At present, there are few empirical studies on the phenomenon especially on awareness in curbing this emerging political problem in Nigeria. The happening in the recent Ekiti and Osun gubernatorial elections put the level of awareness into different perceptive, has lots of voters claimed that, they were offered money before voting in EKiti State and still vote for their intended candidate but that was not the case in Osun gubernatorial election.

            However, how much has media anti-vote buying campaigns and other awareness armed voters against vote selling as vote buying menace created different imprints on the mind of Nigerians, some view it as nothing but many have negative perceptive about it, Hence, the research investigates vote buying and its implications on 2023 general elections in Akwa Ibom State with a particular focus on voters in Ikot Akpa Nkuk and Ikot Etim.

1.3       Objectives of the Study

The general objective of this research is to investigate vote buying and its implications on 2023 general elections in Akwa Ibom State. However, the specific objectives are:

  1. To examine the awareness level of voters in Ikot Akpa Nkuk and Ikot Etim towns on danger inherent in vote buying in Nigeria elections.
  2. To determine the perception of voters in Ikot Akpa Nkuk and Ikot Etim towns toward vote buying in 2023 Akwa Ibom gubernatorial election.

1.4       Research Questions

  1. To what extents do voters in Ikot Akpa Nkuk and Ikot Etim towns are aware of danger inherent in vote buying in Nigeria elections?
  2. What is the perception of voters in Ikot Akpa Nkuk and Ikot Etim towns toward vote buying in 2023 Akwa Ibom gubernatorial election? 

1.5       Scope of the Study

            The study which research investigates Vote Buying and Its Implications on 2023 General Elections in Akwa Ibom State has been narrowed in scope to voters in Ikot Akpa Nkuk and Ikot Etim towns. Thus, the geographical scope of this study was within Akwa Ibom. The choice of voters in Ikot Akpa Nkuk and Ikot Etim towns is due to its proximity to the researcher, inadequate time to study all voters in Akwa Ibom. Also, the demographic factors of the respondents will be carefully study before the administration of research instrument such factors include: age, gender, academic level e.t.c

1.6       Significance of the Study

This study investigates voters’ perceptions on vote buying in the 2022 Akwa Ibom gubernatorial election The findings of this study will benefits lots of groups and individuals, prominent among the beneficial include but not limited to the electorates (students/youths), policy makers, Independent National Electoral Commission, politicians/Political parties, Media organization, NGOs, researchers/students.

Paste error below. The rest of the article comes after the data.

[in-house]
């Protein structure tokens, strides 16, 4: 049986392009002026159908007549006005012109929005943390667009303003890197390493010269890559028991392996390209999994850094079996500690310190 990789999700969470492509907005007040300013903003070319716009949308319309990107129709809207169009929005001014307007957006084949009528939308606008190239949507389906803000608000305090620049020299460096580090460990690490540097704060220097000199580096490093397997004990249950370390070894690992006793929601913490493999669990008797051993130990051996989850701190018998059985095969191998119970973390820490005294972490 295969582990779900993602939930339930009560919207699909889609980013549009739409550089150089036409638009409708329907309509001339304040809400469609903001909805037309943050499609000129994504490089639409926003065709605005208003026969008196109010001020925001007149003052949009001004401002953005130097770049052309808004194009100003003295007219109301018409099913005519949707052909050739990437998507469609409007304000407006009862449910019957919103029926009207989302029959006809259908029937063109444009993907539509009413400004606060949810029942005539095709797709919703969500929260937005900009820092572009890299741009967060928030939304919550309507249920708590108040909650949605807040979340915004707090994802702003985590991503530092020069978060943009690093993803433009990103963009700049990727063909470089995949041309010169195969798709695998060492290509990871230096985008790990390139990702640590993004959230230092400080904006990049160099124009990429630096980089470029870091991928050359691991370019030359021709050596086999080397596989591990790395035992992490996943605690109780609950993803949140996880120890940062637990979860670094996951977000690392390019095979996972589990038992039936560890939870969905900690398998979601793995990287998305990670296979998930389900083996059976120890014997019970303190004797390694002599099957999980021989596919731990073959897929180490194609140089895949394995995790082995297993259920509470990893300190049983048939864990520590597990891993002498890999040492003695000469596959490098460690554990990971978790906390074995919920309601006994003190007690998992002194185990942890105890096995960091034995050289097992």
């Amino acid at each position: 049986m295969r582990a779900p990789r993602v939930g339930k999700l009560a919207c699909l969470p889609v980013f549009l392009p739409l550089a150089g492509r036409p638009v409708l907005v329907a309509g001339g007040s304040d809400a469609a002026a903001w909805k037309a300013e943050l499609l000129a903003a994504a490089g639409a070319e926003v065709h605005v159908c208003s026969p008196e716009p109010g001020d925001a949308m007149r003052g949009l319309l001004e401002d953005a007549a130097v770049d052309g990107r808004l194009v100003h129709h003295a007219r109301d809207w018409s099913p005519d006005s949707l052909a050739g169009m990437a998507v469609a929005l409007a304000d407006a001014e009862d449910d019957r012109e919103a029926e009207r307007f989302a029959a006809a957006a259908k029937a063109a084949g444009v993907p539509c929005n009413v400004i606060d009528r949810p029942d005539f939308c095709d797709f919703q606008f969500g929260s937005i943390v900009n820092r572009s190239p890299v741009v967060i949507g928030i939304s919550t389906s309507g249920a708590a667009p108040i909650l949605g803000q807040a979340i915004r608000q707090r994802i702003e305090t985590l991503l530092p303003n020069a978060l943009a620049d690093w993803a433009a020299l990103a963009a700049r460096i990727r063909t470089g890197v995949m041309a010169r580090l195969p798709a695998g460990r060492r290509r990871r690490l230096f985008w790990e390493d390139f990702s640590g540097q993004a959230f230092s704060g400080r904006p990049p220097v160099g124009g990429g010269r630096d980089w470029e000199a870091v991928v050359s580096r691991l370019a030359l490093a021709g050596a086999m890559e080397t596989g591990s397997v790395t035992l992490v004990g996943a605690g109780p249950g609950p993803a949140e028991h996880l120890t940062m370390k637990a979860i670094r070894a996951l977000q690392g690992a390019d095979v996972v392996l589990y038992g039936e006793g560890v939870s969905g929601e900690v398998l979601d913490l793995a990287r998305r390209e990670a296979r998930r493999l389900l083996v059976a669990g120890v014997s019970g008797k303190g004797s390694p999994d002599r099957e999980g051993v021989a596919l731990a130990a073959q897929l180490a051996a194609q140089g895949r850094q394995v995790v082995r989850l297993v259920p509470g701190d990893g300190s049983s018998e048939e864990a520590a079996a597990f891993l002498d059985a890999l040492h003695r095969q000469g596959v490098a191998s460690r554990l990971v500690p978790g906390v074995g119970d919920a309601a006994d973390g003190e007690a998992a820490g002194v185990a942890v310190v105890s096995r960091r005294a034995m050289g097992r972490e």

• Electorates (women/youths): This study’s findings will serve as eyes openers for the women/youth who happens to be the majority of the voters to the dangers inherent in selling their votes especially is counter-productive to their future and prevent them from having Nigeria of their dream.
  • Politicians/Political Parties: Equally, politicians, political candidates and political parties will also see reasons to be proactive and change their strategies from buying vote to infrastructure development, provision of job/employment opportunities and other activities that will improve people’s social welfare ahead of the time they will need people, automatically, they have bought electorates’ vote ahead of election.
  • Media Organizations and NGOs: One of the core agents of creating anti-vote buying campaigns is mass media particularly the broadcast media, in this study, the media will see its place in curbing vote buying by strategically design several anti-vote buying campaigns that can change voters mind from selling their vote for any forms of material or immaterial things.
  • Policy Makers and the Independent National Electoral Commission: The findings will help policy makers and the Independent National Electoral Commission to provide appropriate strategies of stopping vote buying among the electorates in Nigeria while the findings will equally design strategies to campaign against it effectively.
  • Researchers/students: Lastly, the study will benefit students and future researchers, as it will be a reference point for related studies and also add to the already existing pool of knowledge. It will serve as empirical studies that both students and researchers who may want to carry out a similar study in the future.

1.7       Operational definition of Terms

Voters’ Perceptions: Perception, in this study, refers to the believe and attitude of electorates towards buying behaviour.

Vote Buying: In this research, the vote buying means the act of inducing voters usually with monetary benefit in order to influence their voting intention.

2023 General Election: This refers to the February 2023 general election held in Nigeria.



Format = MS Word, Price = ₦5000, Chapter = 1-5, Pages = 70 References = Yes, Questionnaire =Yes, Table of Contents = Yes and Abstract = Yes